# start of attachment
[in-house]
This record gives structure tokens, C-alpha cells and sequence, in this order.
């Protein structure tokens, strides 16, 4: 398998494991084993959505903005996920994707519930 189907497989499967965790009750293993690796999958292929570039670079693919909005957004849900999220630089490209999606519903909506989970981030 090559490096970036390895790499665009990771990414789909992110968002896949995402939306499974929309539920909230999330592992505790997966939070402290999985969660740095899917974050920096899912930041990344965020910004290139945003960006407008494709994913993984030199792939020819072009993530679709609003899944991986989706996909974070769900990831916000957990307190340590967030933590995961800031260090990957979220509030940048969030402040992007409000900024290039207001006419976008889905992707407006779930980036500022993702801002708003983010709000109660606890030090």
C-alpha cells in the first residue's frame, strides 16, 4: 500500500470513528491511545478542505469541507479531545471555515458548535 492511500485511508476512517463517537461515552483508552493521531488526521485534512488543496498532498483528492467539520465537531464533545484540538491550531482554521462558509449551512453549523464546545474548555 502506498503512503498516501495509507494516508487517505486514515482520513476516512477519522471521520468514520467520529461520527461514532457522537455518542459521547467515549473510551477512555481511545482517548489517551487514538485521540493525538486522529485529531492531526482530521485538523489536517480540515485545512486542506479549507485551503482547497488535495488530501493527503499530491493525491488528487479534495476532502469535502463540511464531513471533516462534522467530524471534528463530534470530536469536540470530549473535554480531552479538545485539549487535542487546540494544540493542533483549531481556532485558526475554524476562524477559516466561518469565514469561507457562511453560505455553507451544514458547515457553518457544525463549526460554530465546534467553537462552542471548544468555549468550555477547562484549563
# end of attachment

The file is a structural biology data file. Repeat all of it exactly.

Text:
[in-house]
This record gives structure tokens, C-alpha cells and sequence, in this order.
């Protein structure tokens, strides 16, 4: 398998494991084993959505903005996920994707519930 189907497989499967965790009750293993690796999958292929570039670079693919909005957004849900999220630089490209999606519903909506989970981030 090559490096970036390895790499665009990771990414789909992110968002896949995402939306499974929309539920909230999330592992505790997966939070402290999985969660740095899917974050920096899912930041990344965020910004290139945003960006407008494709994913993984030199792939020819072009993530679709609003899944991986989706996909974070769900990831916000957990307190340590967030933590995961800031260090990957979220509030940048969030402040992007409000900024290039207001006419976008889905992707407006779930980036500022993702801002708003983010709000109660606890030090």
C-alpha cells in the first residue's frame, strides 16, 4: 500500500470513528491511545478542505469541507479531545471555515458548535 492511500485511508476512517463517537461515552483508552493521531488526521485534512488543496498532498483528492467539520465537531464533545484540538491550531482554521462558509449551512453549523464546545474548555 502506498503512503498516501495509507494516508487517505486514515482520513476516512477519522471521520468514520467520529461520527461514532457522537455518542459521547467515549473510551477512555481511545482517548489517551487514538485521540493525538486522529485529531492531526482530521485538523489536517480540515485545512486542506479549507485551503482547497488535495488530501493527503499530491493525491488528487479534495476532502469535502463540511464531513471533516462534522467530524471534528463530534470530536469536540470530549473535554480531552479538545485539549487535542487546540494544540493542533483549531481556532485558526475554524476562524477559516466561518469565514469561507457562511453560505455553507451544514458547515457553518457544525463549526460554530465546534467553537462552542471548544468555549468550555477547562484549563